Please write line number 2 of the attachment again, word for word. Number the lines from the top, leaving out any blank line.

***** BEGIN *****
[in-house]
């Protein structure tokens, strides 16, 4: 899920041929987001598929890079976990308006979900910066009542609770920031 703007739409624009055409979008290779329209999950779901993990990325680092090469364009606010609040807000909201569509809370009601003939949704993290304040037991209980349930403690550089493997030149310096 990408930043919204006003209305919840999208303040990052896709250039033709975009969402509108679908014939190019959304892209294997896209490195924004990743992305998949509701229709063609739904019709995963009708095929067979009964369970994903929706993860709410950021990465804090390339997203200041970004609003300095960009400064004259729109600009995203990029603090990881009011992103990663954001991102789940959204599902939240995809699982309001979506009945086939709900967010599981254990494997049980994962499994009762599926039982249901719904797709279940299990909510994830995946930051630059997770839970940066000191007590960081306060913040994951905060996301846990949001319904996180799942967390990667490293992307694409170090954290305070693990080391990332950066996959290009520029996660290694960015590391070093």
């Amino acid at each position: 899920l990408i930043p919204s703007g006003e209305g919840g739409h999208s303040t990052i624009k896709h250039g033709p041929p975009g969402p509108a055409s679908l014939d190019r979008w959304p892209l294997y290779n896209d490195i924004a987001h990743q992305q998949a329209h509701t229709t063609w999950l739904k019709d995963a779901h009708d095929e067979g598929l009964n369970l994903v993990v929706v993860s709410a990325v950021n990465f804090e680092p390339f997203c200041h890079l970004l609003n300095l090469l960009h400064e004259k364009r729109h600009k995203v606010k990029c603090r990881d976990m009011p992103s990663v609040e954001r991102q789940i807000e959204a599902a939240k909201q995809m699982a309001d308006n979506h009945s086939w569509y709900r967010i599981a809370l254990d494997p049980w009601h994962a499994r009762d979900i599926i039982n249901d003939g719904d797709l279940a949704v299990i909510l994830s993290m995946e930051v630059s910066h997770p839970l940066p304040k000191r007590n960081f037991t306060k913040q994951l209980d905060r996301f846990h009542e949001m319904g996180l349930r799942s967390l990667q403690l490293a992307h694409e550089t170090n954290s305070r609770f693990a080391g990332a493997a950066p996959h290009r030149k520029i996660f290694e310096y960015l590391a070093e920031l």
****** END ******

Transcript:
């Protein structure tokens, strides 16, 4: 899920041929987001598929890079976990308006979900910066009542609770920031 703007739409624009055409979008290779329209999950779901993990990325680092090469364009606010609040807000909201569509809370009601003939949704993290304040037991209980349930403690550089493997030149310096 990408930043919204006003209305919840999208303040990052896709250039033709975009969402509108679908014939190019959304892209294997896209490195924004990743992305998949509701229709063609739904019709995963009708095929067979009964369970994903929706993860709410950021990465804090390339997203200041970004609003300095960009400064004259729109600009995203990029603090990881009011992103990663954001991102789940959204599902939240995809699982309001979506009945086939709900967010599981254990494997049980994962499994009762599926039982249901719904797709279940299990909510994830995946930051630059997770839970940066000191007590960081306060913040994951905060996301846990949001319904996180799942967390990667490293992307694409170090954290305070693990080391990332950066996959290009520029996660290694960015590391070093």